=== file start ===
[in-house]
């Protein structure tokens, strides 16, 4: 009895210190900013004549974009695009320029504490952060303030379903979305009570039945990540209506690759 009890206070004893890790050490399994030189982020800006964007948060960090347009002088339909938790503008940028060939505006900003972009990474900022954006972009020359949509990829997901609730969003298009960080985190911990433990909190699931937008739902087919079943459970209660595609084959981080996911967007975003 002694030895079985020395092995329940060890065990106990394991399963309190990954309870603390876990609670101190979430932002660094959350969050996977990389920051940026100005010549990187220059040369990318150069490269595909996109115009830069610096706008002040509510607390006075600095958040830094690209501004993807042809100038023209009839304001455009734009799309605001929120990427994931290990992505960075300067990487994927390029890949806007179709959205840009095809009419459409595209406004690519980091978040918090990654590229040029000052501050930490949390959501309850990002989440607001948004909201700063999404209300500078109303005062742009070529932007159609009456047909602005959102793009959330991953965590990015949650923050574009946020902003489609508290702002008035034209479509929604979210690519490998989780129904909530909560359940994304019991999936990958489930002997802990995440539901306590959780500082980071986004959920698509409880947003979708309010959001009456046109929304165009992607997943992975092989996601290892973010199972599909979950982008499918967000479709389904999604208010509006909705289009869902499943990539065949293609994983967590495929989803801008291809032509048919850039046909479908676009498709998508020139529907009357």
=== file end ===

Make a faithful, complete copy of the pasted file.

[in-house]
């Protein structure tokens, strides 16, 4: 009895210190900013004549974009695009320029504490952060303030379903979305009570039945990540209506690759 009890206070004893890790050490399994030189982020800006964007948060960090347009002088339909938790503008940028060939505006900003972009990474900022954006972009020359949509990829997901609730969003298009960080985190911990433990909190699931937008739902087919079943459970209660595609084959981080996911967007975003 002694030895079985020395092995329940060890065990106990394991399963309190990954309870603390876990609670101190979430932002660094959350969050996977990389920051940026100005010549990187220059040369990318150069490269595909996109115009830069610096706008002040509510607390006075600095958040830094690209501004993807042809100038023209009839304001455009734009799309605001929120990427994931290990992505960075300067990487994927390029890949806007179709959205840009095809009419459409595209406004690519980091978040918090990654590229040029000052501050930490949390959501309850990002989440607001948004909201700063999404209300500078109303005062742009070529932007159609009456047909602005959102793009959330991953965590990015949650923050574009946020902003489609508290702002008035034209479509929604979210690519490998989780129904909530909560359940994304019991999936990958489930002997802990995440539901306590959780500082980071986004959920698509409880947003979708309010959001009456046109929304165009992607997943992975092989996601290892973010199972599909979950982008499918967000479709389904999604208010509006909705289009869902499943990539065949293609994983967590495929989803801008291809032509048919850039046909479908676009498709998508020139529907009357």